Off “best year since 2012,” Minnesota farmer is concerned about this year’s costs
A Minnesota farmer coming off one of his best years is very concerned about 2022.
Mike Peterson farms about 1,000 acres of corn and soybeans south of the Twin Cities.
“We had a wonderful year (last year), we were blessed with small rains that came just in time. So we’re coming off one of our best years probably since 2012, but we’re going into input costs that are…it’s just hard to get your head around it.”
He anticipates spending at a minimum around 40 percent more on this year’s crop.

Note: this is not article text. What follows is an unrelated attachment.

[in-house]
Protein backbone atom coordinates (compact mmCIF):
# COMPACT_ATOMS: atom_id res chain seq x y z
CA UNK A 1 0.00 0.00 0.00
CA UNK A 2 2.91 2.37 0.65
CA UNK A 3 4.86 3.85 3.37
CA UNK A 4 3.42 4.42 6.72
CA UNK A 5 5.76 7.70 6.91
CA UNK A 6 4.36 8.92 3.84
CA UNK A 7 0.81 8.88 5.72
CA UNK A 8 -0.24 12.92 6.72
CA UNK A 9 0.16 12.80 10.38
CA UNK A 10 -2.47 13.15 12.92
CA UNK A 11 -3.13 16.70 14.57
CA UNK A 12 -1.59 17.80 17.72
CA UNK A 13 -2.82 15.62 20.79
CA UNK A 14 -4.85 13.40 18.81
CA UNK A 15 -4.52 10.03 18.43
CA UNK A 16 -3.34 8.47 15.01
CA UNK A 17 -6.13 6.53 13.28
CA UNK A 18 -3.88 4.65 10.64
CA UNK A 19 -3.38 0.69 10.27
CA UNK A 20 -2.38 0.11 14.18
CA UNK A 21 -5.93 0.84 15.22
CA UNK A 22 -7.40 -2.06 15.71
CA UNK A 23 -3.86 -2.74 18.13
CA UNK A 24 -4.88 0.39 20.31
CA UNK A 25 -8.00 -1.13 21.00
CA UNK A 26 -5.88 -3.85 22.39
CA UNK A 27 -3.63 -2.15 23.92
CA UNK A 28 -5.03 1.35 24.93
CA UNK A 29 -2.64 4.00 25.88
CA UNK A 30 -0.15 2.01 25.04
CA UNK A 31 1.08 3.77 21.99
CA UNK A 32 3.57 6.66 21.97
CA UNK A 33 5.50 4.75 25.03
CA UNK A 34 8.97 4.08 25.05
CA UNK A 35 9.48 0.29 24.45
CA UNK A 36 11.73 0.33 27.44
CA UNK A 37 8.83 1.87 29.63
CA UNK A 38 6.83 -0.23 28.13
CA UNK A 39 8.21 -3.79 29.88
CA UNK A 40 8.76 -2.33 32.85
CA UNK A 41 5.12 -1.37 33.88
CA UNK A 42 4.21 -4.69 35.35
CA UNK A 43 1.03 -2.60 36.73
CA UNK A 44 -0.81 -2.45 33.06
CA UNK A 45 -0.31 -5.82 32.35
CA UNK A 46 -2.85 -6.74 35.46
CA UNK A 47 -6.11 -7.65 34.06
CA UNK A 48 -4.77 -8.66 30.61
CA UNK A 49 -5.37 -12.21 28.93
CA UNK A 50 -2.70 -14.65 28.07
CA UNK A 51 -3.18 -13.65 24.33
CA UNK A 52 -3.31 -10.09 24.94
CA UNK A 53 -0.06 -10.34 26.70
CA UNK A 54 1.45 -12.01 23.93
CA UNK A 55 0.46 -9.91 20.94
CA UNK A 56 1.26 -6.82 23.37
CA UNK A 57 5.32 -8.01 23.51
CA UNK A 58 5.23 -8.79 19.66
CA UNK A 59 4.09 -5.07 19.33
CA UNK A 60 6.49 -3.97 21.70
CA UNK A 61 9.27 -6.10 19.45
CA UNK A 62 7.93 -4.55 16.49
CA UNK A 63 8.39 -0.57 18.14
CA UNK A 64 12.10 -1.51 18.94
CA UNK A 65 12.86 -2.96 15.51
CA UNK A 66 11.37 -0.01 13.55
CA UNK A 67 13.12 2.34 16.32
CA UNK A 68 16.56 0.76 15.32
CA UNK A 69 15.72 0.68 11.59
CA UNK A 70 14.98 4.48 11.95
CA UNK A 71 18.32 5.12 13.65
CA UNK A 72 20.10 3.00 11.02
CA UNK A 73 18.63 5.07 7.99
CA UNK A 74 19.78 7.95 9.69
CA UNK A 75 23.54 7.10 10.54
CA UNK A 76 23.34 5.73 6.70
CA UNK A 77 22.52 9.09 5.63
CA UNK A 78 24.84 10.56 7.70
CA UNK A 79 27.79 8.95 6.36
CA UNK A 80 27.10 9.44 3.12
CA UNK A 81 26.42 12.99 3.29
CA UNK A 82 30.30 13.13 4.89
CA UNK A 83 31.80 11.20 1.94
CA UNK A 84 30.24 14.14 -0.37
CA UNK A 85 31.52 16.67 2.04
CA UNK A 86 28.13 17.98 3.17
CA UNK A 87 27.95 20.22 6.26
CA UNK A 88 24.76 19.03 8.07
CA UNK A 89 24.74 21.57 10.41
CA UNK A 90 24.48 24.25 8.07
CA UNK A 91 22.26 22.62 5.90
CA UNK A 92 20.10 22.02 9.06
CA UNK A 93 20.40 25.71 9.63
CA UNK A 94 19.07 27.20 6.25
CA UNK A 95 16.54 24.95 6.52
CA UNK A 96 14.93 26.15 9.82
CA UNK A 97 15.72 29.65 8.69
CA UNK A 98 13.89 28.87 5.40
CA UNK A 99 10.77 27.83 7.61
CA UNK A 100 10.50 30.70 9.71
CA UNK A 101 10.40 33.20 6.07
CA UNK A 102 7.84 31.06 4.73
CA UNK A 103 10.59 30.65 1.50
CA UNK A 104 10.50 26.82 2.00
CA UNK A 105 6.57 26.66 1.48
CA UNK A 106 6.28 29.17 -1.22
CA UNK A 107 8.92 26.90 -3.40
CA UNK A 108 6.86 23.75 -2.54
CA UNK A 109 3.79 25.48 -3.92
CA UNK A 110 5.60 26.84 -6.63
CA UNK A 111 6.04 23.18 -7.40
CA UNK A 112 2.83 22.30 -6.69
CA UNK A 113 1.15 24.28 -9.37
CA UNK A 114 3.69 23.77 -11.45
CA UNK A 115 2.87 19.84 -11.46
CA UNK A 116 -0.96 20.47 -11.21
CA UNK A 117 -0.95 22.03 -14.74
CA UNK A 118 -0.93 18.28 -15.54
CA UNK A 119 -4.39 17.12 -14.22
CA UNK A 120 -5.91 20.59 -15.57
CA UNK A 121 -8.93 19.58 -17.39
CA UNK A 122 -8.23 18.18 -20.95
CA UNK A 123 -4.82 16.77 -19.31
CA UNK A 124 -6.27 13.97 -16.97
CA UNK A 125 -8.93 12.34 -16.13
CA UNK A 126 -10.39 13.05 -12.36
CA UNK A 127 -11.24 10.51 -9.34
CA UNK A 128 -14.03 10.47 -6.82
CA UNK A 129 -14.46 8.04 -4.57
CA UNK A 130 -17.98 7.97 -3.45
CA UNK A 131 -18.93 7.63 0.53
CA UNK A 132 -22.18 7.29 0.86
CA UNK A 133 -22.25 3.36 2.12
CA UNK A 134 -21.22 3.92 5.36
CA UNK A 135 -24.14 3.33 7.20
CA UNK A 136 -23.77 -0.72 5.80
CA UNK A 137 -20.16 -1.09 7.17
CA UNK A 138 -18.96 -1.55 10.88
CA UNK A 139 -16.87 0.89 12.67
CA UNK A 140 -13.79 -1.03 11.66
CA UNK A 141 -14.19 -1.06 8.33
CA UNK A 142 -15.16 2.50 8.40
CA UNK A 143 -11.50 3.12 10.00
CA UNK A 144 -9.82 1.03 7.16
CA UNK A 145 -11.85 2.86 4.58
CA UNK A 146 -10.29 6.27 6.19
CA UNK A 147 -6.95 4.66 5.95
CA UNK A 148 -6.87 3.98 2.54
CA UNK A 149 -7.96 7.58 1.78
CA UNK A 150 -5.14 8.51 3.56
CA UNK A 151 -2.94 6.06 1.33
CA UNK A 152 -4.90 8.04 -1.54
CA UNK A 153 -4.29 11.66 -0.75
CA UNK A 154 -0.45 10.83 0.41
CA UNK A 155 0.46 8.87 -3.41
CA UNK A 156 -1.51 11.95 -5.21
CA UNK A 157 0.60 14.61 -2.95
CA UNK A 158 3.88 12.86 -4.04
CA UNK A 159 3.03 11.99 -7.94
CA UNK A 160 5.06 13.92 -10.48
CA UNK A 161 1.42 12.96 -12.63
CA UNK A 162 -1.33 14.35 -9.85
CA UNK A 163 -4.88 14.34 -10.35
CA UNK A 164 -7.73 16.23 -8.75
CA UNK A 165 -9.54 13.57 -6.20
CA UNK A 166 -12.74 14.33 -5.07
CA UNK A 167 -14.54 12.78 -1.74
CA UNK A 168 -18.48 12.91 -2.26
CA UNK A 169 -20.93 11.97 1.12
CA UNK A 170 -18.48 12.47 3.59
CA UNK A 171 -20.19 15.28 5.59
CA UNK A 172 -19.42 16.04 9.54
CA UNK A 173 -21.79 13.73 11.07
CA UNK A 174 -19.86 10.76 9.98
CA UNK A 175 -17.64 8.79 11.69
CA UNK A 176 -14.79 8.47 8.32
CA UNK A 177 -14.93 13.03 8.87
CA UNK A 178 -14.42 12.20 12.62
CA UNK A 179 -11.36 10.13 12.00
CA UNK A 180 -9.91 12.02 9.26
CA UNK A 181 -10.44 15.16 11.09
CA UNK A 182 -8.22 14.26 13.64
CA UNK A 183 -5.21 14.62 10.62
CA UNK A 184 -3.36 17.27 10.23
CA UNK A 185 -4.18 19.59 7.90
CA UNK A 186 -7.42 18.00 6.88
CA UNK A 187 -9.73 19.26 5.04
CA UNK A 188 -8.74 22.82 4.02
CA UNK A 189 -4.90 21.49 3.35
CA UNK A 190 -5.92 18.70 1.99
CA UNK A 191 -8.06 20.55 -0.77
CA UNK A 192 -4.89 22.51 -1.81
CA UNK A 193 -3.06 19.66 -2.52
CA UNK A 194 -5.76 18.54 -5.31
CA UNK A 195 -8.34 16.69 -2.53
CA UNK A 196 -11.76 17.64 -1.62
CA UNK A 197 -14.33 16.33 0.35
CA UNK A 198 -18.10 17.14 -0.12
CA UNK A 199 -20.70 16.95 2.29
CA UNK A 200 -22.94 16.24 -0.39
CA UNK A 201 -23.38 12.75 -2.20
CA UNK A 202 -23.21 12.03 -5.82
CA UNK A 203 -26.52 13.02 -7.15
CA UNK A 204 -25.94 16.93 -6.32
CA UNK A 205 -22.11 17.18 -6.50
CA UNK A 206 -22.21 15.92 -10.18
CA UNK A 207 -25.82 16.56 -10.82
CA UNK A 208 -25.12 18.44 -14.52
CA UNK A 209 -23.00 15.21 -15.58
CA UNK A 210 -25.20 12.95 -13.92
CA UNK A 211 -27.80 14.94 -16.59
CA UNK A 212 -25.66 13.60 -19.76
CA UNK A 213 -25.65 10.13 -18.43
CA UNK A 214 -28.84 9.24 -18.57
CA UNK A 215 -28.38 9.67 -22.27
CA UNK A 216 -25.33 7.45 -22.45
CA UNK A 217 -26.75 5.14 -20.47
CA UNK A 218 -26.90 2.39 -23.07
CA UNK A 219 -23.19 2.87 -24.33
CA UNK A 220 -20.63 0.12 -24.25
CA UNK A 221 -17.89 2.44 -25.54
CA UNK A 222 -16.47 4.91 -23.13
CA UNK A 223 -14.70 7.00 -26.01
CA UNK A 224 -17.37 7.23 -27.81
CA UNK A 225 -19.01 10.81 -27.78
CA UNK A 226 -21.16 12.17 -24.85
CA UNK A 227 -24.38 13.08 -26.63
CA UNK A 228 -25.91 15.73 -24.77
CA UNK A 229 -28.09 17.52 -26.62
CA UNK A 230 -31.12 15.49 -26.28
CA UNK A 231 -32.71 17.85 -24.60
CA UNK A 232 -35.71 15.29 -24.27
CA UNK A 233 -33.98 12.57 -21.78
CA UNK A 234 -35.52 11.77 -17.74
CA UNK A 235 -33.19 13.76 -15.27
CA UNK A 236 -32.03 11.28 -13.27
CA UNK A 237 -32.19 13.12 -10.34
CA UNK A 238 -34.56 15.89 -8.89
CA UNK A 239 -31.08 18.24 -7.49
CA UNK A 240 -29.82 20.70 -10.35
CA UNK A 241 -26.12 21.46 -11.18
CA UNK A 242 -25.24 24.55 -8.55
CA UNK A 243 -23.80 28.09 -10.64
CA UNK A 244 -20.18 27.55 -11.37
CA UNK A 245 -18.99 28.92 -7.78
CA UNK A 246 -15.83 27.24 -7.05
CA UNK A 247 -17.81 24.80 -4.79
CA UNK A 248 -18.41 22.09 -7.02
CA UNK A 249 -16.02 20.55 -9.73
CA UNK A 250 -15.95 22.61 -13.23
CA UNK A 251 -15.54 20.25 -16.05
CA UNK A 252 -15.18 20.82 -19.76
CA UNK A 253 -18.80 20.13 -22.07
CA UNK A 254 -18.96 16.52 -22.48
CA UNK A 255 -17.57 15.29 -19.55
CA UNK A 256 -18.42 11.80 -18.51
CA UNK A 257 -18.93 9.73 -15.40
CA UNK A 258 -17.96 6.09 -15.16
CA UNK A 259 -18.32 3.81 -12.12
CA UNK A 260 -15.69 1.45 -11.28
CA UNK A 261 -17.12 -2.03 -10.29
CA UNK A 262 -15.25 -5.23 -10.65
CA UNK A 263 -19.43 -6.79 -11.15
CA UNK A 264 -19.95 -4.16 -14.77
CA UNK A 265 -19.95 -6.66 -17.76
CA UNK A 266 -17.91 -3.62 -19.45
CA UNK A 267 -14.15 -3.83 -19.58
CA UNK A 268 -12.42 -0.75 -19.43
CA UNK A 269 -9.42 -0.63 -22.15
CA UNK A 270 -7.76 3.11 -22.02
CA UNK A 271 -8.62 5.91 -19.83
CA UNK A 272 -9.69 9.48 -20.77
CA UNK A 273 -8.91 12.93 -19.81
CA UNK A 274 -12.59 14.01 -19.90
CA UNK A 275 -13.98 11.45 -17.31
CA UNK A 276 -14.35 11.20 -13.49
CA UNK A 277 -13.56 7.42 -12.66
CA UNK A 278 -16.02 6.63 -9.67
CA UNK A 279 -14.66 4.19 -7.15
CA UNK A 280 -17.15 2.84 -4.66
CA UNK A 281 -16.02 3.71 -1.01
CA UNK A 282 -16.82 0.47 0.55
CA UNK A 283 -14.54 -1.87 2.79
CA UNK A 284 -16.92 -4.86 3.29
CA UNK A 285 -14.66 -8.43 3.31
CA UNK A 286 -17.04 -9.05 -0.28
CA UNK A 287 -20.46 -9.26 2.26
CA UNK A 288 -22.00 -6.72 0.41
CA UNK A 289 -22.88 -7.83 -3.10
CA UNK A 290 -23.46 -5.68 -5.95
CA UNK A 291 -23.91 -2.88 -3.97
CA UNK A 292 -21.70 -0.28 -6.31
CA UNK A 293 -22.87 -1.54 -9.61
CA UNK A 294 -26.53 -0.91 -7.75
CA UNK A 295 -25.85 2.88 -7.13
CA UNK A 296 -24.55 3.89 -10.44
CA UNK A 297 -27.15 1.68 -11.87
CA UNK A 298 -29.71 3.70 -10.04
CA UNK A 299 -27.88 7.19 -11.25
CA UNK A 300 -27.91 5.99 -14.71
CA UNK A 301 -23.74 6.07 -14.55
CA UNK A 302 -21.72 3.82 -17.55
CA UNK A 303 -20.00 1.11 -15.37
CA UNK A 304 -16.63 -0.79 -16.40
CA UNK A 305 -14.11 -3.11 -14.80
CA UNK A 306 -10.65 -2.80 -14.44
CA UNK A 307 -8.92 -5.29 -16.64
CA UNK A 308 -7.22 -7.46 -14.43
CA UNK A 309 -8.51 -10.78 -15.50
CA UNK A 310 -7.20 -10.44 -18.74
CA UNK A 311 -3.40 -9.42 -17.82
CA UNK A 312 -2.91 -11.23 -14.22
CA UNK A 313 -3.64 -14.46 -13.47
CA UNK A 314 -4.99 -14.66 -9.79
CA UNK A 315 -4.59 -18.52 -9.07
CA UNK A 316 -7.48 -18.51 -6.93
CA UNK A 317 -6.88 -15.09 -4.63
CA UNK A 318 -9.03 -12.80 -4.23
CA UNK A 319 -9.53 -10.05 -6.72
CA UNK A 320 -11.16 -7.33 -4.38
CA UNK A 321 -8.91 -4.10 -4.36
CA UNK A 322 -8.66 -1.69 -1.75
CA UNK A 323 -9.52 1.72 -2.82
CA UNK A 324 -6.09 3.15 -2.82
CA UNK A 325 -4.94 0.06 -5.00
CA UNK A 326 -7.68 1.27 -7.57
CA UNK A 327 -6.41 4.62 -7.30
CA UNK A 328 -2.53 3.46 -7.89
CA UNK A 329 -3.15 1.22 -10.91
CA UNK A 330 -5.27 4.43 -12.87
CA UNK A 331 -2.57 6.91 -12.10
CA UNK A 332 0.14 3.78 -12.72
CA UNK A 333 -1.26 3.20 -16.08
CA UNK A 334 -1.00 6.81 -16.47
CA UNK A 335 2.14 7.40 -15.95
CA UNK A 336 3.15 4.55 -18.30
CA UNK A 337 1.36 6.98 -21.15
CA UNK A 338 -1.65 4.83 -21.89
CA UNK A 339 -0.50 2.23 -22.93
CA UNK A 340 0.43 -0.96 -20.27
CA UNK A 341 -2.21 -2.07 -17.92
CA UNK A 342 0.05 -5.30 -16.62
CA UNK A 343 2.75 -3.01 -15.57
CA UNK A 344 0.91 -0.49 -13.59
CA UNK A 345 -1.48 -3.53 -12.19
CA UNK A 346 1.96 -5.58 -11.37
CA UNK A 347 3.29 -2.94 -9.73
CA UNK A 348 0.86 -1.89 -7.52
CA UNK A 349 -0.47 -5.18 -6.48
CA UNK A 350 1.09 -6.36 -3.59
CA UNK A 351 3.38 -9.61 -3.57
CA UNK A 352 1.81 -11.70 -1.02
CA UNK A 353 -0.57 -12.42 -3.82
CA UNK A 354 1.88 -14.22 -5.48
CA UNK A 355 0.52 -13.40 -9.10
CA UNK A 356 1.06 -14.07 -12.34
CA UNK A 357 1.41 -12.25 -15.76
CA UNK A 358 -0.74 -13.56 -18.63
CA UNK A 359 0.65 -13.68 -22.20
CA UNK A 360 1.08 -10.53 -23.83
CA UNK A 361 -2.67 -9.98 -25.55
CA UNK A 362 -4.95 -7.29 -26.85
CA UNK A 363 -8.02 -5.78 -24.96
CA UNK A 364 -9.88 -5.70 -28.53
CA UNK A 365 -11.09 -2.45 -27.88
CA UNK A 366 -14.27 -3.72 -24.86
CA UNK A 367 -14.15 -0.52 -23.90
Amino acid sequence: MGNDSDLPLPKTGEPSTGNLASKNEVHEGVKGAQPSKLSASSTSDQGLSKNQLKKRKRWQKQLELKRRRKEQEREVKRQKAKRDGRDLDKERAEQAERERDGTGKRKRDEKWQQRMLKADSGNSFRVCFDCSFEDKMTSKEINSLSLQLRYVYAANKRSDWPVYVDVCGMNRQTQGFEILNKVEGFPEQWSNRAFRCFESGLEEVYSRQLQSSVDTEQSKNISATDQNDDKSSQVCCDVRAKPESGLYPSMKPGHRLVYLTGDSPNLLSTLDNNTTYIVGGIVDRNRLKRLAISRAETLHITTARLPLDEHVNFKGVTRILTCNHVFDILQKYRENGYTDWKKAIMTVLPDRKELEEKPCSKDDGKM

“The prices on the Chicago Board of Trade are favorable (but) we’re going to eat a lot of it up. So I hope we don’t throw a lot of money at this crop next spring and then we don’t get the rain. That’s my main concern.”
The Northfield farmer says because he split-applies nitrogen, he’s about as frugal as he can be on fertilizer for this year. He also plans to reduce rates on potash and phosphate.